Email Choice/Opt-out

Users who opt in to receive emails may choose to no longer receive e-mail updates and newsletters by selecting the "opt-out of future email" option in the email they receive from JD Supra or in their JD Supra account management screen.


JD Supra takes reasonable precautions to insure that user information is kept private. We restrict access to user information to those individuals who reasonably need access to perform their job functions, such as our third party email service, customer service personnel and technical staff. However, please note that no method of transmitting or storing data is completely secure and we cannot guarantee the security of user information. Unauthorized entry or use, hardware or software failure, and other factors may compromise the security of user information at any time.

If you have reason to believe that your interaction with us is no longer secure, you must immediately notify us of the problem by contacting us at In the unlikely event that we believe that the security of your user information in our possession or control may have been compromised, we may seek to notify you of that development and, if so, will endeavor to do so as promptly as practicable under the circumstances.

Sharing and Disclosure of Information JD Supra Collects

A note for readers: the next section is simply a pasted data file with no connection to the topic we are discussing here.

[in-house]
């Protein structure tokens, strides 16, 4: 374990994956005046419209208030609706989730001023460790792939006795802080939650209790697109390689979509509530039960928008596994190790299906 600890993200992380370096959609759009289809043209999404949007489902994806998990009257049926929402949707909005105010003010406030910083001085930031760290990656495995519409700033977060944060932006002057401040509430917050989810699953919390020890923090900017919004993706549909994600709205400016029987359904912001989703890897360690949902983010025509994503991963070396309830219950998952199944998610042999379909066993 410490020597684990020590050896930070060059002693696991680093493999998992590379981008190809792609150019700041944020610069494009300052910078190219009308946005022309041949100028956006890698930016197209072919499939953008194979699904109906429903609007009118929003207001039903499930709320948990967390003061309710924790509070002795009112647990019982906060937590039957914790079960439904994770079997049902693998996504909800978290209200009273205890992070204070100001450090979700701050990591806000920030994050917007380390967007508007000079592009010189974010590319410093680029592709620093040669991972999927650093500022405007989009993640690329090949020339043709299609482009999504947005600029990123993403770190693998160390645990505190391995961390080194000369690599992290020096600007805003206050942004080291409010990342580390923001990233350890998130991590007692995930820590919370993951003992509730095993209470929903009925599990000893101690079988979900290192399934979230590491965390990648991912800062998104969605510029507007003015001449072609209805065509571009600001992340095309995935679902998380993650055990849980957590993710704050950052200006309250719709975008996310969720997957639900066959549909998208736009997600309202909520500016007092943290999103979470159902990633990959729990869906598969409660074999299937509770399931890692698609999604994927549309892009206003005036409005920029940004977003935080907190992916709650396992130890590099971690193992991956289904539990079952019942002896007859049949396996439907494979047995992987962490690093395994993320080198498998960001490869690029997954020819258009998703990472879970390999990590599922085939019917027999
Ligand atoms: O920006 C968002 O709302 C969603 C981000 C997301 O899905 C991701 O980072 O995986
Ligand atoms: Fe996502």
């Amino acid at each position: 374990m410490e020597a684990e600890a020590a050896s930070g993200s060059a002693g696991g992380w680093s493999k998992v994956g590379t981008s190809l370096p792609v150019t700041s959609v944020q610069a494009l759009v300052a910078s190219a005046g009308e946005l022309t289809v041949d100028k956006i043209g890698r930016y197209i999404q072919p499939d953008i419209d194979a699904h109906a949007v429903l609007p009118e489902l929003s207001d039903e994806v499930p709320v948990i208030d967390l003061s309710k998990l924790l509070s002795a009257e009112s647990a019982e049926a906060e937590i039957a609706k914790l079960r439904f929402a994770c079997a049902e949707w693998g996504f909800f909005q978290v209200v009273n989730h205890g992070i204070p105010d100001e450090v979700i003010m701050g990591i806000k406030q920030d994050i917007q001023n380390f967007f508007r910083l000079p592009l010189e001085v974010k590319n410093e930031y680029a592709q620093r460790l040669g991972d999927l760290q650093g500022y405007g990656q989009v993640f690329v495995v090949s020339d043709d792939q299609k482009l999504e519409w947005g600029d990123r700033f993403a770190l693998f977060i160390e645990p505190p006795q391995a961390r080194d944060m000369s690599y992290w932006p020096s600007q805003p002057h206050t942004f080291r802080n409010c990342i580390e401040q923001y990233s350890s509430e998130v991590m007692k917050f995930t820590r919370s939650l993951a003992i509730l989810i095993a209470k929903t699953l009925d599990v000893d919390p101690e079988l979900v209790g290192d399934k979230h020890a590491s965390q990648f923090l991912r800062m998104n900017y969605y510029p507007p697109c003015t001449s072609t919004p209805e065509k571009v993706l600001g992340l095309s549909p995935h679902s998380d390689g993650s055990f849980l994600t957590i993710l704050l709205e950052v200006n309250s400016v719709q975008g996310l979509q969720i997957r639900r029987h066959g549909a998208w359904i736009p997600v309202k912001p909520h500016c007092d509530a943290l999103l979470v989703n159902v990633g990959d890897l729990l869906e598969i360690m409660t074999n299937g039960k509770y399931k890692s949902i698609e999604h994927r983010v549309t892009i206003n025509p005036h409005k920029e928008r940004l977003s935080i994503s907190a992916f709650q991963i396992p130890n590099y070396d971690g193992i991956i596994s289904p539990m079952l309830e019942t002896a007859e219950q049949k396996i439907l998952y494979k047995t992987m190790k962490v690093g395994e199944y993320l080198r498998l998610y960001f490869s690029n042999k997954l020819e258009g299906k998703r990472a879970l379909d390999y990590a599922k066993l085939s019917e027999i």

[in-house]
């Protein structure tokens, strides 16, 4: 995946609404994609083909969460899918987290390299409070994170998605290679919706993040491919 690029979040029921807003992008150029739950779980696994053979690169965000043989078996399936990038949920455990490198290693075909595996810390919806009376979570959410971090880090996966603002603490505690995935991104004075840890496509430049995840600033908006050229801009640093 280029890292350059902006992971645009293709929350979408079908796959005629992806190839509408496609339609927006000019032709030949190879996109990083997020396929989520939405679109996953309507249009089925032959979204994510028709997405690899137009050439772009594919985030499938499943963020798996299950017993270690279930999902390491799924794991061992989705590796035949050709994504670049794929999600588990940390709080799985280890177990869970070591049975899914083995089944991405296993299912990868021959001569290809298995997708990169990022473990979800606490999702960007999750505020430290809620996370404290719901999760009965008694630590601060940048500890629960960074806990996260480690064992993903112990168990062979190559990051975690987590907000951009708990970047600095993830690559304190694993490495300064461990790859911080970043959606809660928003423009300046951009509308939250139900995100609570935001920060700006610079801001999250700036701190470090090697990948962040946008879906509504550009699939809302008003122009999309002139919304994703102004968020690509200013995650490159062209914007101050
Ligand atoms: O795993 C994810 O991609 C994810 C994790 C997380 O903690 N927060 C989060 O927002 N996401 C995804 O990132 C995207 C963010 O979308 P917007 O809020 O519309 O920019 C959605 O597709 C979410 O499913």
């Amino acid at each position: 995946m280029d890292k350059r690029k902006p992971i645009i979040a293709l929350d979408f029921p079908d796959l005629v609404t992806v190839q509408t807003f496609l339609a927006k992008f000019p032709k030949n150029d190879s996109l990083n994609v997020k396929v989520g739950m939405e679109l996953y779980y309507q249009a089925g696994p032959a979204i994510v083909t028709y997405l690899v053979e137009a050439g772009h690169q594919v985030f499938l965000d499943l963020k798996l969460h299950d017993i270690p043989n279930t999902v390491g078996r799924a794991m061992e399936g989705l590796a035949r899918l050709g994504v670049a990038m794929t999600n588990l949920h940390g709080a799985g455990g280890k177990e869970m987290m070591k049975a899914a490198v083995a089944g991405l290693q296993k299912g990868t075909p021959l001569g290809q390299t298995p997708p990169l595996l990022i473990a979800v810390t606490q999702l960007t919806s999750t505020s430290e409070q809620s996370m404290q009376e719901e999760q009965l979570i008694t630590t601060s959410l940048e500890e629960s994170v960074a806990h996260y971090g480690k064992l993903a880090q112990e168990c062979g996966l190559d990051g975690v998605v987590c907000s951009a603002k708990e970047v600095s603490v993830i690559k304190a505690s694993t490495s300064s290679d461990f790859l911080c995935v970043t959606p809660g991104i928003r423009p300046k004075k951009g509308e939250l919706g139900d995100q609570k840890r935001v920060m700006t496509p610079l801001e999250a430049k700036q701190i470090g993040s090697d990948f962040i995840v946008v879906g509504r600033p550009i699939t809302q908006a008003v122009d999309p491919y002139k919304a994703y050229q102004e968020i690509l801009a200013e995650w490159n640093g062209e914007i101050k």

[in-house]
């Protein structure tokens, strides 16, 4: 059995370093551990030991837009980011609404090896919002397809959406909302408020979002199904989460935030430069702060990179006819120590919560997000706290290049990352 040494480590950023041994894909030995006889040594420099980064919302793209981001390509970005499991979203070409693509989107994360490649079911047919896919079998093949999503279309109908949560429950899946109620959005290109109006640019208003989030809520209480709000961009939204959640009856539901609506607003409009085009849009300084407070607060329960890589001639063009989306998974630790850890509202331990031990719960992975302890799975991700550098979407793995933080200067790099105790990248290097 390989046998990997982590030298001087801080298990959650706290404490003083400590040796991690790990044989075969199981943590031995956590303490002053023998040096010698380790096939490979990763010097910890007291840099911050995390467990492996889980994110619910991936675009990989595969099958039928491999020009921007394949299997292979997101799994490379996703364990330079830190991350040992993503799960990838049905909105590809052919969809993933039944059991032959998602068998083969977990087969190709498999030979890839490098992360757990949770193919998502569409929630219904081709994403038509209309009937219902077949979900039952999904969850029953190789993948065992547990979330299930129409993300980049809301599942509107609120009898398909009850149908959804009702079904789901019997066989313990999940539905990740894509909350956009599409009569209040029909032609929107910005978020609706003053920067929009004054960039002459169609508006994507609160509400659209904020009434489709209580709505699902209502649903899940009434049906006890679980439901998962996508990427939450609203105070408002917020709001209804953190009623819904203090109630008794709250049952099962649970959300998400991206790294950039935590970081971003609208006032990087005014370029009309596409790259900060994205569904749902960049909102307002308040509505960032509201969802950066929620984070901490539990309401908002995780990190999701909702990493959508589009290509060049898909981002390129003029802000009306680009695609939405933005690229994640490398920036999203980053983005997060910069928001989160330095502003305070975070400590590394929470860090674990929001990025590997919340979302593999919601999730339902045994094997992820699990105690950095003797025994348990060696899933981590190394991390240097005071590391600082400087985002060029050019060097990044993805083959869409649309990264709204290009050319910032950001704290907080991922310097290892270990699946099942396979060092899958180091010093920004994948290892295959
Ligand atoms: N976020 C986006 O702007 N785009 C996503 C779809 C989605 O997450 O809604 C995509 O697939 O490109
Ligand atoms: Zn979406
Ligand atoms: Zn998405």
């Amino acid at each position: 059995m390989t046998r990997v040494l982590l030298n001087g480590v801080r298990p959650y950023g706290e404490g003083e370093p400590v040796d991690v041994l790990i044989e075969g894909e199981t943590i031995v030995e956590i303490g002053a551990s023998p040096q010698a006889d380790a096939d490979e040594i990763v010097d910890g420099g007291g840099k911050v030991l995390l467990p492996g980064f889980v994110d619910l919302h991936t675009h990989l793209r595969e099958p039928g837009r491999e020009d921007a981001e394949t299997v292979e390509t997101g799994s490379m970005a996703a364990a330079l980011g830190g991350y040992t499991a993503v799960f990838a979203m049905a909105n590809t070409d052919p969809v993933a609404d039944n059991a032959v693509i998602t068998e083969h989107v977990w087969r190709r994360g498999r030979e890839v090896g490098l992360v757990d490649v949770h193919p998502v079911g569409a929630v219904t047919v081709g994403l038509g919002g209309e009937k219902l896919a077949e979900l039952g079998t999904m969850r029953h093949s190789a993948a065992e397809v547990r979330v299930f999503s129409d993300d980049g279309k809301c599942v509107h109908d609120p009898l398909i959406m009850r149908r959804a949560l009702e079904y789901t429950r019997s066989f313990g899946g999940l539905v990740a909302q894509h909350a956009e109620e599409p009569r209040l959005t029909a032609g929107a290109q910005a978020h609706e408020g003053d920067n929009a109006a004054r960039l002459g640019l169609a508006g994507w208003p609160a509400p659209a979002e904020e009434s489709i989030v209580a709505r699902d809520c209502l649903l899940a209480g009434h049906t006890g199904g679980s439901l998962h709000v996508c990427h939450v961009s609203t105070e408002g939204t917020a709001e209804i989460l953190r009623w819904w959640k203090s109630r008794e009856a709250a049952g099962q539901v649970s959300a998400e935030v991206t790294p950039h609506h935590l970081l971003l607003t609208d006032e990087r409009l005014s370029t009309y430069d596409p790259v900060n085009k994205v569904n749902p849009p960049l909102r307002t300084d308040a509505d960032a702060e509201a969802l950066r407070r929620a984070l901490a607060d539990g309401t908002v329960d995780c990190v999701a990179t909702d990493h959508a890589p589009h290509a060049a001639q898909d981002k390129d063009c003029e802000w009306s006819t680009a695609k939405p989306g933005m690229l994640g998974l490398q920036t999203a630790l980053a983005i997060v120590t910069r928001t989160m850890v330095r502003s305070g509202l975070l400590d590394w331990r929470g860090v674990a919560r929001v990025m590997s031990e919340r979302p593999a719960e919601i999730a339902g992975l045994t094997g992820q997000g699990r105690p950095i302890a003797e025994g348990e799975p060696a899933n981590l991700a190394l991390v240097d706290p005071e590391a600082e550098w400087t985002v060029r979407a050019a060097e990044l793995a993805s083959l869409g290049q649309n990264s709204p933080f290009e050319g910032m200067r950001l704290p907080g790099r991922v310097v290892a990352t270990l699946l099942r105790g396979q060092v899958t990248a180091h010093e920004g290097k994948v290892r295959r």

Except as otherwise described in this privacy statement, JD Supra will not disclose personal information to any third party unless we believe that disclosure is necessary to: (1) comply with applicable laws; (2) respond to governmental inquiries or requests; (3) comply with valid legal process; (4) protect the rights, privacy, safety or property of JD Supra, users of the Service, Website visitors or the public; (5) permit us to pursue available remedies or limit the damages that we may sustain; and (6) enforce our Terms & Conditions of Use.

In the event there is a change in the corporate structure of JD Supra such as, but not limited to, merger, consolidation, sale, liquidation or transfer of substantial assets, JD Supra may, in its sole discretion, transfer, sell or assign information collected on and through the Service to one or more affiliated or unaffiliated third parties.